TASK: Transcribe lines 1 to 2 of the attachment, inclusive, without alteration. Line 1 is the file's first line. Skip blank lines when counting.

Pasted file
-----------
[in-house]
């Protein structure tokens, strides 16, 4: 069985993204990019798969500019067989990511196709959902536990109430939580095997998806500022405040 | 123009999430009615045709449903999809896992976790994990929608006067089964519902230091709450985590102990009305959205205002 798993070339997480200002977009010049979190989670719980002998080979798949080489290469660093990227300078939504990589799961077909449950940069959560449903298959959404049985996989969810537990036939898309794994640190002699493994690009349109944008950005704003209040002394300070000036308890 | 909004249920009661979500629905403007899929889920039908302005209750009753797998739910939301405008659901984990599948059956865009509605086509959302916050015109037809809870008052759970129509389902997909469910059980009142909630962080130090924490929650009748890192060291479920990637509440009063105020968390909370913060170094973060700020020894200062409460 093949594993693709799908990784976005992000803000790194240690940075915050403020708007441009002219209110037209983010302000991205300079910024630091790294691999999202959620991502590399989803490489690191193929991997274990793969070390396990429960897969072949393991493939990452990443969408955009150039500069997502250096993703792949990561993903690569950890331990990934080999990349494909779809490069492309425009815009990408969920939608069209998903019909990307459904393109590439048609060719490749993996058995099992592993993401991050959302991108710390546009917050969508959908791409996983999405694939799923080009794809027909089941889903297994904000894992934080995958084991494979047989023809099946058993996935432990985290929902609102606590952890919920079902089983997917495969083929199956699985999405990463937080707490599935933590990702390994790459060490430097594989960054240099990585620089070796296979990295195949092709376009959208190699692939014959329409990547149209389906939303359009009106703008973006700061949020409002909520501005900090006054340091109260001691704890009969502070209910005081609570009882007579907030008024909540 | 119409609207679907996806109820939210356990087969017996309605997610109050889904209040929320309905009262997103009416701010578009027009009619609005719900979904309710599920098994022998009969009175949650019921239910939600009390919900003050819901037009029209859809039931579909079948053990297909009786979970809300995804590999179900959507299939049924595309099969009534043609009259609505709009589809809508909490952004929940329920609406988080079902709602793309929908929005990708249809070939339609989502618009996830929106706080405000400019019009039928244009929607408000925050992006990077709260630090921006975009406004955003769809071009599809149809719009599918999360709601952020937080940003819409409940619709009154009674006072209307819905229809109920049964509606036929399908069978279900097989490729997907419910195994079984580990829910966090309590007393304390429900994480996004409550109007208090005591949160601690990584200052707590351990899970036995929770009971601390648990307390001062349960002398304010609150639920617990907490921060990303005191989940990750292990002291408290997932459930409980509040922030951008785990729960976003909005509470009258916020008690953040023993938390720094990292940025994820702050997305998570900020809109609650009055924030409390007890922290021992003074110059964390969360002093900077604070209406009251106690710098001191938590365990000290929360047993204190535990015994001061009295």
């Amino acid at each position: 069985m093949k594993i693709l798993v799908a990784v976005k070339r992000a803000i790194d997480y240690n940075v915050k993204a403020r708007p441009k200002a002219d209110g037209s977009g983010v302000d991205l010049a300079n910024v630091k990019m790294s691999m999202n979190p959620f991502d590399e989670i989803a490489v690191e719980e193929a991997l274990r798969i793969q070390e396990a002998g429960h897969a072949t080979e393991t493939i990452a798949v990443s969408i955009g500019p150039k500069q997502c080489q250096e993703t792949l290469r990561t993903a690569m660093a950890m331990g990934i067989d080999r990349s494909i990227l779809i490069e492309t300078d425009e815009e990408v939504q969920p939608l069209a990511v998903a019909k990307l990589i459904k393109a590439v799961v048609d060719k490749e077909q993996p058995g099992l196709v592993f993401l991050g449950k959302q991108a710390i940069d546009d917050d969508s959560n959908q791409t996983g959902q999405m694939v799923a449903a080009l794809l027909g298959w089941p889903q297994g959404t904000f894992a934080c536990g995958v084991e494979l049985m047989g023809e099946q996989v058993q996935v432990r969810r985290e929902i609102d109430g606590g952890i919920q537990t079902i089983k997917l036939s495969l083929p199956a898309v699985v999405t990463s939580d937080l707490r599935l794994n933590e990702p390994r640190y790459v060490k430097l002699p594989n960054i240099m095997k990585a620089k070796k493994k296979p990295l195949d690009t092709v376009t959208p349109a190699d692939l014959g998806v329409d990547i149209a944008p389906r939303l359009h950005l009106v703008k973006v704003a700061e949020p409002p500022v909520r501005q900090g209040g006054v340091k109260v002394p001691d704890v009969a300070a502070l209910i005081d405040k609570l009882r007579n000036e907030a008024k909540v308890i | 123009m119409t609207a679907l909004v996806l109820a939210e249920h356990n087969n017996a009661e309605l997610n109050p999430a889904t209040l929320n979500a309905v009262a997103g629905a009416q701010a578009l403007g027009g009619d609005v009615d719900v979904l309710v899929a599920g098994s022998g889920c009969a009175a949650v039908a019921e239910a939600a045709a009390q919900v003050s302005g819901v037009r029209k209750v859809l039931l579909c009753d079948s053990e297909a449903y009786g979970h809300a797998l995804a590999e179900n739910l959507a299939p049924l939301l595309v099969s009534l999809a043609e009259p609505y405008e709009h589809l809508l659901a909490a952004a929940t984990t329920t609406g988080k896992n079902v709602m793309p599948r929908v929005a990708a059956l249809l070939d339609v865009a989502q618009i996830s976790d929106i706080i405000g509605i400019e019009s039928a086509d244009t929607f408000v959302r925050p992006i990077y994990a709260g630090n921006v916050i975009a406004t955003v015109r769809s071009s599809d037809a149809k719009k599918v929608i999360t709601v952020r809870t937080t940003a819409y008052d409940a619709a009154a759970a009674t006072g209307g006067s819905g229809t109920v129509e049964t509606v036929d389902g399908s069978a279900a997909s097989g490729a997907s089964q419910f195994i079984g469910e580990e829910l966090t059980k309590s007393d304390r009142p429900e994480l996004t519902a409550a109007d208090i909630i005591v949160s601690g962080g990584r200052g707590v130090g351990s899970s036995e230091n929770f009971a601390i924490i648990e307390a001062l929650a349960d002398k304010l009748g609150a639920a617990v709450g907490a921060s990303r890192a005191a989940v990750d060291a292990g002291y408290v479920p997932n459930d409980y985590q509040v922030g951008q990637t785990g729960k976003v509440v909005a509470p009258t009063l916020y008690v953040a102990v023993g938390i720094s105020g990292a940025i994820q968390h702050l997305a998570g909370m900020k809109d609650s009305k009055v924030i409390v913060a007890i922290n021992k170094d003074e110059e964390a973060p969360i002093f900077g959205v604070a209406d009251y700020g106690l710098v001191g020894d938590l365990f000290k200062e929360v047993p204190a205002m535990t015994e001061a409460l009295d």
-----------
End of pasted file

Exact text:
[in-house]
């Protein structure tokens, strides 16, 4: 069985993204990019798969500019067989990511196709959902536990109430939580095997998806500022405040 | 123009999430009615045709449903999809896992976790994990929608006067089964519902230091709450985590102990009305959205205002 798993070339997480200002977009010049979190989670719980002998080979798949080489290469660093990227300078939504990589799961077909449950940069959560449903298959959404049985996989969810537990036939898309794994640190002699493994690009349109944008950005704003209040002394300070000036308890 | 909004249920009661979500629905403007899929889920039908302005209750009753797998739910939301405008659901984990599948059956865009509605086509959302916050015109037809809870008052759970129509389902997909469910059980009142909630962080130090924490929650009748890192060291479920990637509440009063105020968390909370913060170094973060700020020894200062409460 093949594993693709799908990784976005992000803000790194240690940075915050403020708007441009002219209110037209983010302000991205300079910024630091790294691999999202959620991502590399989803490489690191193929991997274990793969070390396990429960897969072949393991493939990452990443969408955009150039500069997502250096993703792949990561993903690569950890331990990934080999990349494909779809490069492309425009815009990408969920939608069209998903019909990307459904393109590439048609060719490749993996058995099992592993993401991050959302991108710390546009917050969508959908791409996983999405694939799923080009794809027909089941889903297994904000894992934080995958084991494979047989023809099946058993996935432990985290929902609102606590952890919920079902089983997917495969083929199956699985999405990463937080707490599935933590990702390994790459060490430097594989960054240099990585620089070796296979990295195949092709376009959208190699692939014959329409990547149209389906939303359009009106703008973006700061949020409002909520501005900090006054340091109260001691704890009969502070209910005081609570009882007579907030008024909540 | 119409609207679907996806109820939210356990087969017996309605997610109050889904209040929320309905009262997103009416701010578009027009009619609005719900979904309710599920098994022998009969009175949650019921239910939600009390919900003050819901037009029209859809039931579909079948053990297909009786979970809300995804590999179900959507299939049924595309099969009534043609009259609505709009589809809508909490952004929940329920609406988080079902709602793309929908929005990708249809070939339609989502618009996830929106706080405000400019019009039928244009929607408000925050992006990077709260630090921006975009406004955003769809071009599809149809719009599918999360709601952020937080940003819409409940619709009154009674006072209307819905229809109920049964509606036929399908069978279900097989490729997907419910195994079984580990829910966090309590007393304390429900994480996004409550109007208090005591949160601690990584200052707590351990899970036995929770009971601390648990307390001062349960002398304010609150639920617990907490921060990303005191989940990750292990002291408290997932459930409980509040922030951008785990729960976003909005509470009258916020008690953040023993938390720094990292940025994820702050997305998570900020809109609650009055924030409390007890922290021992003074110059964390969360002093900077604070209406009251106690710098001191938590365990000290929360047993204190535990015994001061009295």